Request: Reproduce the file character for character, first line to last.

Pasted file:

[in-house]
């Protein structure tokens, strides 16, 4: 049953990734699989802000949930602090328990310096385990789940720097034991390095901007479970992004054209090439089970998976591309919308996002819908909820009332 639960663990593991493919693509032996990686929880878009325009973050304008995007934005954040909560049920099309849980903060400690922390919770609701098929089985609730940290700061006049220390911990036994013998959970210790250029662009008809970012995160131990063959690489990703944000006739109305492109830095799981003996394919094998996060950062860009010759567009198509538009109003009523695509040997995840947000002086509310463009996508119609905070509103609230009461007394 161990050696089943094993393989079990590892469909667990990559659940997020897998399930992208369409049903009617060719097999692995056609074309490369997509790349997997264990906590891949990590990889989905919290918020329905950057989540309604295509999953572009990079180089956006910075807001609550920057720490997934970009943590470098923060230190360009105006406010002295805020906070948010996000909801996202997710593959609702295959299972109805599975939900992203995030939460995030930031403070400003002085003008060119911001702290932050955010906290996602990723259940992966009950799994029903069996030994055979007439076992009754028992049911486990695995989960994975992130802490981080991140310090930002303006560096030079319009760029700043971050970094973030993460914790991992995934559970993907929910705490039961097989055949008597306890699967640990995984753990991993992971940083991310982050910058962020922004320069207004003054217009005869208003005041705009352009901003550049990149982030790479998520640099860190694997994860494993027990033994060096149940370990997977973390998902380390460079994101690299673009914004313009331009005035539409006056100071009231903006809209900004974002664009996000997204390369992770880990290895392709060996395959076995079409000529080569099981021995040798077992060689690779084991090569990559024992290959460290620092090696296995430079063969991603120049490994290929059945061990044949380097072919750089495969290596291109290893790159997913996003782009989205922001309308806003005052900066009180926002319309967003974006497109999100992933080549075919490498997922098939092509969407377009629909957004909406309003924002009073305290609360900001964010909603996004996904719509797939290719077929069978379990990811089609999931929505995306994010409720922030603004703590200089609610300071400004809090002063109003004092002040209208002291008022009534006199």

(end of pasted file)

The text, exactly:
[in-house]
């Protein structure tokens, strides 16, 4: 049953990734699989802000949930602090328990310096385990789940720097034991390095901007479970992004054209090439089970998976591309919308996002819908909820009332 639960663990593991493919693509032996990686929880878009325009973050304008995007934005954040909560049920099309849980903060400690922390919770609701098929089985609730940290700061006049220390911990036994013998959970210790250029662009008809970012995160131990063959690489990703944000006739109305492109830095799981003996394919094998996060950062860009010759567009198509538009109003009523695509040997995840947000002086509310463009996508119609905070509103609230009461007394 161990050696089943094993393989079990590892469909667990990559659940997020897998399930992208369409049903009617060719097999692995056609074309490369997509790349997997264990906590891949990590990889989905919290918020329905950057989540309604295509999953572009990079180089956006910075807001609550920057720490997934970009943590470098923060230190360009105006406010002295805020906070948010996000909801996202997710593959609702295959299972109805599975939900992203995030939460995030930031403070400003002085003008060119911001702290932050955010906290996602990723259940992966009950799994029903069996030994055979007439076992009754028992049911486990695995989960994975992130802490981080991140310090930002303006560096030079319009760029700043971050970094973030993460914790991992995934559970993907929910705490039961097989055949008597306890699967640990995984753990991993992971940083991310982050910058962020922004320069207004003054217009005869208003005041705009352009901003550049990149982030790479998520640099860190694997994860494993027990033994060096149940370990997977973390998902380390460079994101690299673009914004313009331009005035539409006056100071009231903006809209900004974002664009996000997204390369992770880990290895392709060996395959076995079409000529080569099981021995040798077992060689690779084991090569990559024992290959460290620092090696296995430079063969991603120049490994290929059945061990044949380097072919750089495969290596291109290893790159997913996003782009989205922001309308806003005052900066009180926002319309967003974006497109999100992933080549075919490498997922098939092509969407377009629909957004909406309003924002009073305290609360900001964010909603996004996904719509797939290719077929069978379990990811089609999931929505995306994010409720922030603004703590200089609610300071400004809090002063109003004092002040209208002291008022009534006199």